I could go on, but I think you have probably read enough. In this conversation Marietta and I were frustrated with the printer. We took out our frustration on one another by competing to be the hero who fixed the printer. We both wanted to redeem our failure at the expense of the other. “Yes but” were the introductory words to our contest.

            Now consider how the conversation might go if we used the words “yes and” instead.

Chapter Five: Communion, Page 2

Helping Doesn’t Help: Samantha and Steve

Sometimes one person wishes to help, but the other does not want to be helped, and this can create conflict. Samantha and Steve were consulting me. Steve was the athletic director at one of the local colleges. Samantha was a stay-at-home mom. They had three children under the age of five.

To open the first session I asked, “How can I help you?”

They were sitting at 90° angles on adjacent coaches.

Samantha was the first to answer, “We used to love talking together when we were courting. We couldn’t wait to see one another. Or anyway that was how I felt and I thought Steve did too. Steve told me every detail about the time we were apart and I did the same back to him. Each of us talked and listened equally, each about half the time.

“Now Steve doesn’t have anything to say to me. I feel shut out of his life. When he comes home, I tell him about my boring days with the children. Sometimes what I have to say about the children is not boring. But I am living in a children’s universe. I have little adult contact. I feel like a nanny or wet-nurse, not like an adult or much less like a woman.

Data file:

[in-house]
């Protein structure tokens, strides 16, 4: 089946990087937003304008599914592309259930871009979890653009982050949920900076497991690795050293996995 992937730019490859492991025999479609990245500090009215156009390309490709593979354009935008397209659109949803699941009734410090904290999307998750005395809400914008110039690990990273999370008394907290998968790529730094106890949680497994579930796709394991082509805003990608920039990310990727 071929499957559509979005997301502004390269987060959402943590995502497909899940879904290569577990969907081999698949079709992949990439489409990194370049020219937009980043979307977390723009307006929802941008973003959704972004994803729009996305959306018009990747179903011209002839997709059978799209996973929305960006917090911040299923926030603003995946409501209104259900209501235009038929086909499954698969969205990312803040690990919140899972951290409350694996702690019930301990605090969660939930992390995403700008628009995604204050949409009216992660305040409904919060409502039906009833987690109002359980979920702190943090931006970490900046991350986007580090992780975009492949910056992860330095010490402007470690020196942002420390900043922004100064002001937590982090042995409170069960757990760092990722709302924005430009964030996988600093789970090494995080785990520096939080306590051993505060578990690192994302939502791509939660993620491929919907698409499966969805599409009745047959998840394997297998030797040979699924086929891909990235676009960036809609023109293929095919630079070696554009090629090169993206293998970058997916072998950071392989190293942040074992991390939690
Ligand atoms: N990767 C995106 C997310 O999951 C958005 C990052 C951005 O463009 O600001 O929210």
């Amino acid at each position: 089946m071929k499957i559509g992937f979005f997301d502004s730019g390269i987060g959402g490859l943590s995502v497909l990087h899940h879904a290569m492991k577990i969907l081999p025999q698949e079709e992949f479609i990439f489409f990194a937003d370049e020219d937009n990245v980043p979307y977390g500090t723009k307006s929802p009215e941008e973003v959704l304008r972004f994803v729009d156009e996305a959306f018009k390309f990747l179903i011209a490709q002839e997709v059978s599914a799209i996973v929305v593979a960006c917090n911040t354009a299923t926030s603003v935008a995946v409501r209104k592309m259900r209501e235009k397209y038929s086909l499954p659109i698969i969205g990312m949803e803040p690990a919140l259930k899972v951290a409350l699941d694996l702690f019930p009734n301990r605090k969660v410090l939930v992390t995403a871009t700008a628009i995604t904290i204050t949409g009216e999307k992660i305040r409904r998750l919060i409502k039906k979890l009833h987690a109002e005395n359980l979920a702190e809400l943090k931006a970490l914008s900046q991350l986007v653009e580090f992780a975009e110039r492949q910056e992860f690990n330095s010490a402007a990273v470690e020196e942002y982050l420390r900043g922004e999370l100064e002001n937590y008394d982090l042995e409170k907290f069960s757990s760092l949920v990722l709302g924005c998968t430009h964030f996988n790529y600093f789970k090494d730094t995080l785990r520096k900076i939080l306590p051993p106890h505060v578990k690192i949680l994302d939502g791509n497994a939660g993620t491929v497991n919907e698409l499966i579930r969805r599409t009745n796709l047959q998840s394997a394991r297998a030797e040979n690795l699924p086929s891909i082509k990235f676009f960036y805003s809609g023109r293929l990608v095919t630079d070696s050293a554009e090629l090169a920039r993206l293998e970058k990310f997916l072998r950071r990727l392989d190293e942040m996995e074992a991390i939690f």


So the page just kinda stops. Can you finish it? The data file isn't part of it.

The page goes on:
Chapter Four: Accountability, Page 18

Accountability Begins With Us: Frank and Diane

Often the work we need to do will focus on ourselves and our own poor coping strategies.

Frank and Diane came to see me. Diane was suicidal.

“I can’t take it anymore,” she said. “I can’t say anything to Frank about what’s bothering me. He is so clueless. Our son John is ADD and Frank expects him to pay attention the first time. Then Frank yells. This happens constantly.

“My job keeps me away from home.  I travel for a cosmetic firm. So I have to leave John at home with Frank alone. I know it is bad. I have no right to say anything because I’m leaving Frank with all the responsibility. And Frank is a good father. He just does not understand John and what he needs. Frank is better with our older daughter than I am and I know it. But I understood John and Frank doesn’t. I feel so guilty because I’m not there for John. I can’t please anybody no matter what I do. That’s why I want to die.”